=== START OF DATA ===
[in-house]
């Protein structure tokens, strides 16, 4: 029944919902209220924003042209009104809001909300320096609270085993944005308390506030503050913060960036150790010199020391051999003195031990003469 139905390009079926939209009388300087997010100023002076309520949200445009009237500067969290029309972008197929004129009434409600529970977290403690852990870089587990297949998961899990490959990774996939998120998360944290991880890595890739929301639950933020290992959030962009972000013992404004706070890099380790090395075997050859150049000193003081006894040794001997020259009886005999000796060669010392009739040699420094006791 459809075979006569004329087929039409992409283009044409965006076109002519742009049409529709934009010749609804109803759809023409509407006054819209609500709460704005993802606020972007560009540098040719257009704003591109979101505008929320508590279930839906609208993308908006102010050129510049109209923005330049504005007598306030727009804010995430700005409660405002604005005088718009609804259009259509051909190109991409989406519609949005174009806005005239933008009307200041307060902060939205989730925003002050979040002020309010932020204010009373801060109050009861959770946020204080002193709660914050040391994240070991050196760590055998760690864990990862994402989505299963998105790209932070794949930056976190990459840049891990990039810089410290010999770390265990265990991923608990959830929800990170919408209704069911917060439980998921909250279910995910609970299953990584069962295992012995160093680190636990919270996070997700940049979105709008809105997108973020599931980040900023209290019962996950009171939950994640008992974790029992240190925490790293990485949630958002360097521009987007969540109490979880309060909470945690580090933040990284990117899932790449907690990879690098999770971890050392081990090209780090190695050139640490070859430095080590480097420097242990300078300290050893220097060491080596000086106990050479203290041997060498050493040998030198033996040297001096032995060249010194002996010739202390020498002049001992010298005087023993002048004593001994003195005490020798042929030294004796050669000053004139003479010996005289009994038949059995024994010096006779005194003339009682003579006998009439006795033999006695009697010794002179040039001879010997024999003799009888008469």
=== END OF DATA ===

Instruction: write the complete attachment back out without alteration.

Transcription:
[in-house]
């Protein structure tokens, strides 16, 4: 029944919902209220924003042209009104809001909300320096609270085993944005308390506030503050913060960036150790010199020391051999003195031990003469 139905390009079926939209009388300087997010100023002076309520949200445009009237500067969290029309972008197929004129009434409600529970977290403690852990870089587990297949998961899990490959990774996939998120998360944290991880890595890739929301639950933020290992959030962009972000013992404004706070890099380790090395075997050859150049000193003081006894040794001997020259009886005999000796060669010392009739040699420094006791 459809075979006569004329087929039409992409283009044409965006076109002519742009049409529709934009010749609804109803759809023409509407006054819209609500709460704005993802606020972007560009540098040719257009704003591109979101505008929320508590279930839906609208993308908006102010050129510049109209923005330049504005007598306030727009804010995430700005409660405002604005005088718009609804259009259509051909190109991409989406519609949005174009806005005239933008009307200041307060902060939205989730925003002050979040002020309010932020204010009373801060109050009861959770946020204080002193709660914050040391994240070991050196760590055998760690864990990862994402989505299963998105790209932070794949930056976190990459840049891990990039810089410290010999770390265990265990991923608990959830929800990170919408209704069911917060439980998921909250279910995910609970299953990584069962295992012995160093680190636990919270996070997700940049979105709008809105997108973020599931980040900023209290019962996950009171939950994640008992974790029992240190925490790293990485949630958002360097521009987007969540109490979880309060909470945690580090933040990284990117899932790449907690990879690098999770971890050392081990090209780090190695050139640490070859430095080590480097420097242990300078300290050893220097060491080596000086106990050479203290041997060498050493040998030198033996040297001096032995060249010194002996010739202390020498002049001992010298005087023993002048004593001994003195005490020798042929030294004796050669000053004139003479010996005289009994038949059995024994010096006779005194003339009682003579006998009439006795033999006695009697010794002179040039001879010997024999003799009888008469």